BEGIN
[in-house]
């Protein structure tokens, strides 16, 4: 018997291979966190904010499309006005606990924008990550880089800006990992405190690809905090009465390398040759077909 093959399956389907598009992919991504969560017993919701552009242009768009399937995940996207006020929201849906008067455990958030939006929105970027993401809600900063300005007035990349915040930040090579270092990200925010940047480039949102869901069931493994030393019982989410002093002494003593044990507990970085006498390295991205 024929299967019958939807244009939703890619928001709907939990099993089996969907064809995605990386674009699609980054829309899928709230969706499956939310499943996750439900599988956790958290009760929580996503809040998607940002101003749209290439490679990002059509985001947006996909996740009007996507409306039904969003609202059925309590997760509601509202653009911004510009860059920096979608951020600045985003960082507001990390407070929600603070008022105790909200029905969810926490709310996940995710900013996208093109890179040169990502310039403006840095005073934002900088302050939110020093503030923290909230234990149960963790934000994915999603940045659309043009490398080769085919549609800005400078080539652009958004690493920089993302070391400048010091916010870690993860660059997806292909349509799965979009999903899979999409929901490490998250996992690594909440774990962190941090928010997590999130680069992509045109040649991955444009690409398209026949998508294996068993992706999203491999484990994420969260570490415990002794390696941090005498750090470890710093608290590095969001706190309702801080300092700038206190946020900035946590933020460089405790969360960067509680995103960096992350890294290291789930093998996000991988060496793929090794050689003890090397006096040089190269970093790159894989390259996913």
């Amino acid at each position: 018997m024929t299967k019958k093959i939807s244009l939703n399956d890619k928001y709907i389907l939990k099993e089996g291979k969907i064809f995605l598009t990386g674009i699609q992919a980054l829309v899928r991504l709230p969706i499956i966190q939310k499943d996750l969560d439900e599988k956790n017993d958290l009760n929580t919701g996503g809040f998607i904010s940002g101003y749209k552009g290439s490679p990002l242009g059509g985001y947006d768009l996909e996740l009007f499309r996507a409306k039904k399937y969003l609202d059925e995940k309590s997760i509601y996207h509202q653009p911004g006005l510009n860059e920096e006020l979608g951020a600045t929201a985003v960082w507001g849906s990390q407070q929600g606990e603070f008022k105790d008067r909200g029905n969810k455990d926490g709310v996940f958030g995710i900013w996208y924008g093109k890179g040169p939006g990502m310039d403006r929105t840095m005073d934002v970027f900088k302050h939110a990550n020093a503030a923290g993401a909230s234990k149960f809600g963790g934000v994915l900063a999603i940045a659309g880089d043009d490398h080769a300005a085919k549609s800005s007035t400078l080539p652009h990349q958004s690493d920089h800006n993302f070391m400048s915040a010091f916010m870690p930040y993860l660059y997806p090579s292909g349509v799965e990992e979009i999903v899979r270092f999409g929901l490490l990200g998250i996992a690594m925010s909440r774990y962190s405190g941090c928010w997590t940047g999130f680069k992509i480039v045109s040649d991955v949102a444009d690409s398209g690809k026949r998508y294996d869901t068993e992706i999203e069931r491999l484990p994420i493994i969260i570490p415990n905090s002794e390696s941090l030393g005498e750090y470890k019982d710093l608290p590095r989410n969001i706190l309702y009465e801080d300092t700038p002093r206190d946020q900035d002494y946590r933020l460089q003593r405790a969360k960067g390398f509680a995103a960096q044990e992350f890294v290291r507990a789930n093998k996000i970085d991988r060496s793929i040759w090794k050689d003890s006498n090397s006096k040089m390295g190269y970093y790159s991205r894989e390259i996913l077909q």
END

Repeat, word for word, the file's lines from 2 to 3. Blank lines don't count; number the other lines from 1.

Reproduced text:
């Protein structure tokens, strides 16, 4: 018997291979966190904010499309006005606990924008990550880089800006990992405190690809905090009465390398040759077909 093959399956389907598009992919991504969560017993919701552009242009768009399937995940996207006020929201849906008067455990958030939006929105970027993401809600900063300005007035990349915040930040090579270092990200925010940047480039949102869901069931493994030393019982989410002093002494003593044990507990970085006498390295991205 024929299967019958939807244009939703890619928001709907939990099993089996969907064809995605990386674009699609980054829309899928709230969706499956939310499943996750439900599988956790958290009760929580996503809040998607940002101003749209290439490679990002059509985001947006996909996740009007996507409306039904969003609202059925309590997760509601509202653009911004510009860059920096979608951020600045985003960082507001990390407070929600603070008022105790909200029905969810926490709310996940995710900013996208093109890179040169990502310039403006840095005073934002900088302050939110020093503030923290909230234990149960963790934000994915999603940045659309043009490398080769085919549609800005400078080539652009958004690493920089993302070391400048010091916010870690993860660059997806292909349509799965979009999903899979999409929901490490998250996992690594909440774990962190941090928010997590999130680069992509045109040649991955444009690409398209026949998508294996068993992706999203491999484990994420969260570490415990002794390696941090005498750090470890710093608290590095969001706190309702801080300092700038206190946020900035946590933020460089405790969360960067509680995103960096992350890294290291789930093998996000991988060496793929090794050689003890090397006096040089190269970093790159894989390259996913």
């Amino acid at each position: 018997m024929t299967k019958k093959i939807s244009l939703n399956d890619k928001y709907i389907l939990k099993e089996g291979k969907i064809f995605l598009t990386g674009i699609q992919a980054l829309v899928r991504l709230p969706i499956i966190q939310k499943d996750l969560d439900e599988k956790n017993d958290l009760n929580t919701g996503g809040f998607i904010s940002g101003y749209k552009g290439s490679p990002l242009g059509g985001y947006d768009l996909e996740l009007f499309r996507a409306k039904k399937y969003l609202d059925e995940k309590s997760i509601y996207h509202q653009p911004g006005l510009n860059e920096e006020l979608g951020a600045t929201a985003v960082w507001g849906s990390q407070q929600g606990e603070f008022k105790d008067r909200g029905n969810k455990d926490g709310v996940f958030g995710i900013w996208y924008g093109k890179g040169p939006g990502m310039d403006r929105t840095m005073d934002v970027f900088k302050h939110a990550n020093a503030a923290g993401a909230s234990k149960f809600g963790g934000v994915l900063a999603i940045a659309g880089d043009d490398h080769a300005a085919k549609s800005s007035t400078l080539p652009h990349q958004s690493d920089h800006n993302f070391m400048s915040a010091f916010m870690p930040y993860l660059y997806p090579s292909g349509v799965e990992e979009i999903v899979r270092f999409g929901l490490l990200g998250i996992a690594m925010s909440r774990y962190s405190g941090c928010w997590t940047g999130f680069k992509i480039v045109s040649d991955v949102a444009d690409s398209g690809k026949r998508y294996d869901t068993e992706i999203e069931r491999l484990p994420i493994i969260i570490p415990n905090s002794e390696s941090l030393g005498e750090y470890k019982d710093l608290p590095r989410n969001i706190l309702y009465e801080d300092t700038p002093r206190d946020q900035d002494y946590r933020l460089q003593r405790a969360k960067g390398f509680a995103a960096q044990e992350f890294v290291r507990a789930n093998k996000i970085d991988r060496s793929i040759w090794k050689d003890s006498n090397s006096k040089m390295g190269y970093y790159s991205r894989e390259i996913l077909q």